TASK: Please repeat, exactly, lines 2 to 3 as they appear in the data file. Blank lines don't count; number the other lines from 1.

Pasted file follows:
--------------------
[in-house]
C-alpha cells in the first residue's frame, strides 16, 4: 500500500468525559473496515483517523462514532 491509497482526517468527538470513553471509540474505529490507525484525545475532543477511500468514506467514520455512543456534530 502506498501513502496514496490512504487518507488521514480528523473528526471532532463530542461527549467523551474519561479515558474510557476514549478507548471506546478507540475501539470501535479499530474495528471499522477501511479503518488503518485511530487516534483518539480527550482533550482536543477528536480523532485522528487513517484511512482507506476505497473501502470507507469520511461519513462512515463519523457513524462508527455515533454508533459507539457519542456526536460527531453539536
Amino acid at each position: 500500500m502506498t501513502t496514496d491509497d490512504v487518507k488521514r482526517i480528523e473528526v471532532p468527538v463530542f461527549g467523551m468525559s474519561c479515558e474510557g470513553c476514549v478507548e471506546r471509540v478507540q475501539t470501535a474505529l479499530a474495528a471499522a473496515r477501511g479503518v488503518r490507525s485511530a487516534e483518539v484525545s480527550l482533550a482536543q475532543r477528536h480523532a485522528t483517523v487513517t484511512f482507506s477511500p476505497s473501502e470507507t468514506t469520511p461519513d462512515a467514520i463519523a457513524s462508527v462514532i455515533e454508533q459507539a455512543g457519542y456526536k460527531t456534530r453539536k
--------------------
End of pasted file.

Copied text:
C-alpha cells in the first residue's frame, strides 16, 4: 500500500468525559473496515483517523462514532 491509497482526517468527538470513553471509540474505529490507525484525545475532543477511500468514506467514520455512543456534530 502506498501513502496514496490512504487518507488521514480528523473528526471532532463530542461527549467523551474519561479515558474510557476514549478507548471506546478507540475501539470501535479499530474495528471499522477501511479503518488503518485511530487516534483518539480527550482533550482536543477528536480523532485522528487513517484511512482507506476505497473501502470507507469520511461519513462512515463519523457513524462508527455515533454508533459507539457519542456526536460527531453539536
Amino acid at each position: 500500500m502506498t501513502t496514496d491509497d490512504v487518507k488521514r482526517i480528523e473528526v471532532p468527538v463530542f461527549g467523551m468525559s474519561c479515558e474510557g470513553c476514549v478507548e471506546r471509540v478507540q475501539t470501535a474505529l479499530a474495528a471499522a473496515r477501511g479503518v488503518r490507525s485511530a487516534e483518539v484525545s480527550l482533550a482536543q475532543r477528536h480523532a485522528t483517523v487513517t484511512f482507506s477511500p476505497s473501502e470507507t468514506t469520511p461519513d462512515a467514520i463519523a457513524s462508527v462514532i455515533e454508533q459507539a455512543g457519542y456526536k460527531t456534530r453539536k